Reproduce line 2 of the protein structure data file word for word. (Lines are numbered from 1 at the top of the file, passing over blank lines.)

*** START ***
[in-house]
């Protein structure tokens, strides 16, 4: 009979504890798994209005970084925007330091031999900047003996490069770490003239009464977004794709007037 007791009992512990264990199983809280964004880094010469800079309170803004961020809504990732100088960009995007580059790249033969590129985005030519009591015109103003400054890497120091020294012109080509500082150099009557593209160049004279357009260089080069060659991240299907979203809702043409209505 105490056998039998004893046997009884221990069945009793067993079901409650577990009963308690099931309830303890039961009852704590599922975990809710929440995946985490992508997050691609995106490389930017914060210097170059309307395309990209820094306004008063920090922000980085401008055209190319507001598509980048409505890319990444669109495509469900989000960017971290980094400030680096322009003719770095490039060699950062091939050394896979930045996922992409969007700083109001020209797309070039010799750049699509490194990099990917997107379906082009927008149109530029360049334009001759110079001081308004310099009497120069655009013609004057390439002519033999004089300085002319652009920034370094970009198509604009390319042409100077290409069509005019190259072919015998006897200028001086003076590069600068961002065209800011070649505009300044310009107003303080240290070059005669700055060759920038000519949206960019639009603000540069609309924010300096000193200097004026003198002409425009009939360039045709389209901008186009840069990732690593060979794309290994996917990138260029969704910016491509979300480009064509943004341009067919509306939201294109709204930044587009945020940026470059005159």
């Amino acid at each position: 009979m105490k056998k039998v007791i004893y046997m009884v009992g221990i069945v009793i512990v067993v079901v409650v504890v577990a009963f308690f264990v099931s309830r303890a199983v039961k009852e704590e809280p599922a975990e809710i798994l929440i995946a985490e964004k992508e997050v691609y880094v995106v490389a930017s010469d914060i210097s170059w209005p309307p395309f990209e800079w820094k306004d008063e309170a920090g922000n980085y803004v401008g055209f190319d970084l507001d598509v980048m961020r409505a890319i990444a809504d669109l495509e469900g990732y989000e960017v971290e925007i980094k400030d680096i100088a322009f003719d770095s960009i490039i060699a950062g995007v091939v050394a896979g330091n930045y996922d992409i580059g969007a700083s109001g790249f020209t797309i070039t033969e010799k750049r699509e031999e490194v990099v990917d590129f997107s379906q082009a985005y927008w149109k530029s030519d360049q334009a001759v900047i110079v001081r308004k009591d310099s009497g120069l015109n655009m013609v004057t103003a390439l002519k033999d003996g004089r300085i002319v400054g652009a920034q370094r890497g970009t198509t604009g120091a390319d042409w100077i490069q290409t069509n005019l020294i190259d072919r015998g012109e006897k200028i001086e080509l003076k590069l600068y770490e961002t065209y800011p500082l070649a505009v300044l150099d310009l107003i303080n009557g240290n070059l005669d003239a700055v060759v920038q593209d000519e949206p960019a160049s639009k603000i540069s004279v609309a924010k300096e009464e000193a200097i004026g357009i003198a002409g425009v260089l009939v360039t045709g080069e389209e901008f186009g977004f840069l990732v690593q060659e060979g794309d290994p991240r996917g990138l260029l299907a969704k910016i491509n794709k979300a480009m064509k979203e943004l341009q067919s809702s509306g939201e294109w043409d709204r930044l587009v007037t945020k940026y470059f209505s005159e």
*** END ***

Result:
């Protein structure tokens, strides 16, 4: 009979504890798994209005970084925007330091031999900047003996490069770490003239009464977004794709007037 007791009992512990264990199983809280964004880094010469800079309170803004961020809504990732100088960009995007580059790249033969590129985005030519009591015109103003400054890497120091020294012109080509500082150099009557593209160049004279357009260089080069060659991240299907979203809702043409209505 105490056998039998004893046997009884221990069945009793067993079901409650577990009963308690099931309830303890039961009852704590599922975990809710929440995946985490992508997050691609995106490389930017914060210097170059309307395309990209820094306004008063920090922000980085401008055209190319507001598509980048409505890319990444669109495509469900989000960017971290980094400030680096322009003719770095490039060699950062091939050394896979930045996922992409969007700083109001020209797309070039010799750049699509490194990099990917997107379906082009927008149109530029360049334009001759110079001081308004310099009497120069655009013609004057390439002519033999004089300085002319652009920034370094970009198509604009390319042409100077290409069509005019190259072919015998006897200028001086003076590069600068961002065209800011070649505009300044310009107003303080240290070059005669700055060759920038000519949206960019639009603000540069609309924010300096000193200097004026003198002409425009009939360039045709389209901008186009840069990732690593060979794309290994996917990138260029969704910016491509979300480009064509943004341009067919509306939201294109709204930044587009945020940026470059005159």